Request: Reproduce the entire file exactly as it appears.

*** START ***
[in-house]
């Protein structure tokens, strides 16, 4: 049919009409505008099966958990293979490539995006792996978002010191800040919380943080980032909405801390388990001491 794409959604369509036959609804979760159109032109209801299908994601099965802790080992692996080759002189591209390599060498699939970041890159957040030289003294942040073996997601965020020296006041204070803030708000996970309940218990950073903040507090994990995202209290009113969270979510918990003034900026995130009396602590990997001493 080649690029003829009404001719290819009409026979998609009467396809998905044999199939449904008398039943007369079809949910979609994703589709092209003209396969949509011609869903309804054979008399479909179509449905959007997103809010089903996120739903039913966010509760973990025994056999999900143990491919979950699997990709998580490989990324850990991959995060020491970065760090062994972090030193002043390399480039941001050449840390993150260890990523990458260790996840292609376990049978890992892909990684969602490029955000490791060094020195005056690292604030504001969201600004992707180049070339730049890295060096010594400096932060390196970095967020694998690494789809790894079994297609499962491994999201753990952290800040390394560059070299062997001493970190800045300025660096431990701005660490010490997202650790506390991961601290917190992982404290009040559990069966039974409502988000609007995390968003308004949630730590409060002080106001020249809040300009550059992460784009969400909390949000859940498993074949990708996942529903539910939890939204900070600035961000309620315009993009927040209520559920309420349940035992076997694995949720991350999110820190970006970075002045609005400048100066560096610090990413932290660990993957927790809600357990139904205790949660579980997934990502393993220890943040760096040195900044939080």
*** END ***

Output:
[in-house]
């Protein structure tokens, strides 16, 4: 049919009409505008099966958990293979490539995006792996978002010191800040919380943080980032909405801390388990001491 794409959604369509036959609804979760159109032109209801299908994601099965802790080992692996080759002189591209390599060498699939970041890159957040030289003294942040073996997601965020020296006041204070803030708000996970309940218990950073903040507090994990995202209290009113969270979510918990003034900026995130009396602590990997001493 080649690029003829009404001719290819009409026979998609009467396809998905044999199939449904008398039943007369079809949910979609994703589709092209003209396969949509011609869903309804054979008399479909179509449905959007997103809010089903996120739903039913966010509760973990025994056999999900143990491919979950699997990709998580490989990324850990991959995060020491970065760090062994972090030193002043390399480039941001050449840390993150260890990523990458260790996840292609376990049978890992892909990684969602490029955000490791060094020195005056690292604030504001969201600004992707180049070339730049890295060096010594400096932060390196970095967020694998690494789809790894079994297609499962491994999201753990952290800040390394560059070299062997001493970190800045300025660096431990701005660490010490997202650790506390991961601290917190992982404290009040559990069966039974409502988000609007995390968003308004949630730590409060002080106001020249809040300009550059992460784009969400909390949000859940498993074949990708996942529903539910939890939204900070600035961000309620315009993009927040209520559920309420349940035992076997694995949720991350999110820190970006970075002045609005400048100066560096610090990413932290660990993957927790809600357990139904205790949660579980997934990502393993220890943040760096040195900044939080």